Meanwhile, the economy is hurting the Elkhart YMCA's ability to help give struggling families a discount or no payment for sports. The reason, said senior program director Jim Sharp, is that it uses proceeds from gains in a foundation started with $30,000 by former NBA All-Star and Elkhart native Shawn Kemp, who as a kid snuck into the Y to play basketball after hours.
Elkhart hasn't had to deal with a problem afflicting cities such as Anaheim, Calif., Gilbert, Ariz., Merrimack, N.H., — cutbacks or threatened cuts in publicly run youth sports programs because of falling tax proceeds, or rental fees for public fields hiked significantly because of the same.
Still, there are signs in Elkhart of what happens if money gets to be too much trouble for parents, or if the community starts to break down due to the economic downturn.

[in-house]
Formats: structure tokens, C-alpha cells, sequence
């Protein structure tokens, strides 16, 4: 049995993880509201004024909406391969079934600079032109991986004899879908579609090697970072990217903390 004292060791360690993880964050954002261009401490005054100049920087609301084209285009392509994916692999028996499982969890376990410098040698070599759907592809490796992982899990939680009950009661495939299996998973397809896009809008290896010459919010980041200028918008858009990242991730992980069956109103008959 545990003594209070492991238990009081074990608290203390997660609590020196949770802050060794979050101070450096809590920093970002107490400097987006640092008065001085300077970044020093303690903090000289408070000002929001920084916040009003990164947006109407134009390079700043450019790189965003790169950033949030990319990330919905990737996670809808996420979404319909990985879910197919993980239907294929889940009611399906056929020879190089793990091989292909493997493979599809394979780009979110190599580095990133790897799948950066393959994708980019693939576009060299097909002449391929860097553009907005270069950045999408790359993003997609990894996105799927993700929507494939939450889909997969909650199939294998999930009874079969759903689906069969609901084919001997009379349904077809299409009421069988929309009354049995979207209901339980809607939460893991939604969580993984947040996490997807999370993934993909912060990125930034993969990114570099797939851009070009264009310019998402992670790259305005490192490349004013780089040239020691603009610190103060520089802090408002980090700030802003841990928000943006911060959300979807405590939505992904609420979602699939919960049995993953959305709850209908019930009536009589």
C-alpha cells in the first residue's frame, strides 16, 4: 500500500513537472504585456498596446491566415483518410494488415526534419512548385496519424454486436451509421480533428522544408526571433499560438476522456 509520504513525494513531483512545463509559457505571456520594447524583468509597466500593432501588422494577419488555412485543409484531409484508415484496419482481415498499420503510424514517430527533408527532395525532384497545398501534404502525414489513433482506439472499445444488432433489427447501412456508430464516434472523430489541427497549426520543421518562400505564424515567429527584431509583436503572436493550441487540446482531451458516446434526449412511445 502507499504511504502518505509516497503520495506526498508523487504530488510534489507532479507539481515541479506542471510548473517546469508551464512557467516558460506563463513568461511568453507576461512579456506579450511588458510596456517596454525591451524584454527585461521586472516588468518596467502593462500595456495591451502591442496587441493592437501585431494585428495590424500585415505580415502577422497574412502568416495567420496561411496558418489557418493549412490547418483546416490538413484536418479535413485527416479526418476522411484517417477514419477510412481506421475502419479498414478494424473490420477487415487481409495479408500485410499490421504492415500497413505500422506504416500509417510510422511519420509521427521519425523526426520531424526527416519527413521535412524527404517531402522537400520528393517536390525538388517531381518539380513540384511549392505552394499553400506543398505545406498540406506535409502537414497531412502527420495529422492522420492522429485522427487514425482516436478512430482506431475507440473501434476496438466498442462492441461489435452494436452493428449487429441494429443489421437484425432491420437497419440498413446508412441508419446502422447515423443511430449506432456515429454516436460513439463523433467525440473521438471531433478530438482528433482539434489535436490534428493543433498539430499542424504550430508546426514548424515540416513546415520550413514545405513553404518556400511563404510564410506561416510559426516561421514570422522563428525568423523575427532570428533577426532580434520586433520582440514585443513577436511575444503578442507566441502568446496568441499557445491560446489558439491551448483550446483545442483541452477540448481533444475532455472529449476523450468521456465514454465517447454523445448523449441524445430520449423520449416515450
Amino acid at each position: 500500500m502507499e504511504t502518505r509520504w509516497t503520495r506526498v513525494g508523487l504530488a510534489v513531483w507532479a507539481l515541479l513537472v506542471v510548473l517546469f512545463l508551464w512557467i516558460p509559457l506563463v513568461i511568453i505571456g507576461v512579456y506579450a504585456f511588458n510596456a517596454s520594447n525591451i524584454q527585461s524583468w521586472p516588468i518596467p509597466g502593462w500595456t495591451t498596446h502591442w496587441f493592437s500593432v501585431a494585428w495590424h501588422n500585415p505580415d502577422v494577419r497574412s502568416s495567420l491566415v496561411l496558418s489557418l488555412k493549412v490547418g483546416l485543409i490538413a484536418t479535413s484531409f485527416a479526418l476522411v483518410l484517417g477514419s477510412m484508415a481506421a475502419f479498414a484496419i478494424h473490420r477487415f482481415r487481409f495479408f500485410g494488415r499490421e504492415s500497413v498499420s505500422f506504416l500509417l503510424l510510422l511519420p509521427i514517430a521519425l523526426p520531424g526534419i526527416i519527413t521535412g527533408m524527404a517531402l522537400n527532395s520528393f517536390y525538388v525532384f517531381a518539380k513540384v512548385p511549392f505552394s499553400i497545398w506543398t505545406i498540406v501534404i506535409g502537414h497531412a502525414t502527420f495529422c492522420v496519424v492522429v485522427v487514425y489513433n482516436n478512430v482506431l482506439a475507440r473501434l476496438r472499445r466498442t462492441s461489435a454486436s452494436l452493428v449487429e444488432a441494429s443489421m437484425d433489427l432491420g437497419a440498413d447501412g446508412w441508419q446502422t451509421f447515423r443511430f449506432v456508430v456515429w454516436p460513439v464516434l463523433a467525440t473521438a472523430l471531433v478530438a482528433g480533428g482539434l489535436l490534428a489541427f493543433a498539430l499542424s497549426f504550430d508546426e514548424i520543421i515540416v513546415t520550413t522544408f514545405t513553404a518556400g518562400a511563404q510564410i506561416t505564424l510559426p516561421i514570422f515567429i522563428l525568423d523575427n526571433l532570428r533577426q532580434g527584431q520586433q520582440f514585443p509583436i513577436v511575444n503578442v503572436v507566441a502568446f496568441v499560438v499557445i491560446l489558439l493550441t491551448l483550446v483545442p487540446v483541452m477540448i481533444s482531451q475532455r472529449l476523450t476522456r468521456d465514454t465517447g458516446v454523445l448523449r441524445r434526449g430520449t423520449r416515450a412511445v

One league suffering a decline in participation is the Elkhart Fraternal Order of Police Little League, located in the central part of the city, near neighborhoods pock-marked with for-rent signs and empty, boarded-up homes. Its participation has dropped from 250 in 2007, to 175 in 2008 (the year its fields were flooded out by the nearby Elkhart River) to 125 in 2009.
Amanda Knapp's son Josh is 4 years old, but already a three-sport athlete: basketball, swimming and soccer. The nurse's assistant isn't sure how long that can last. Her husband lost his factory job at an Elkhart pallet manufacturer at the beginning of the year, and now they have a baby due in January.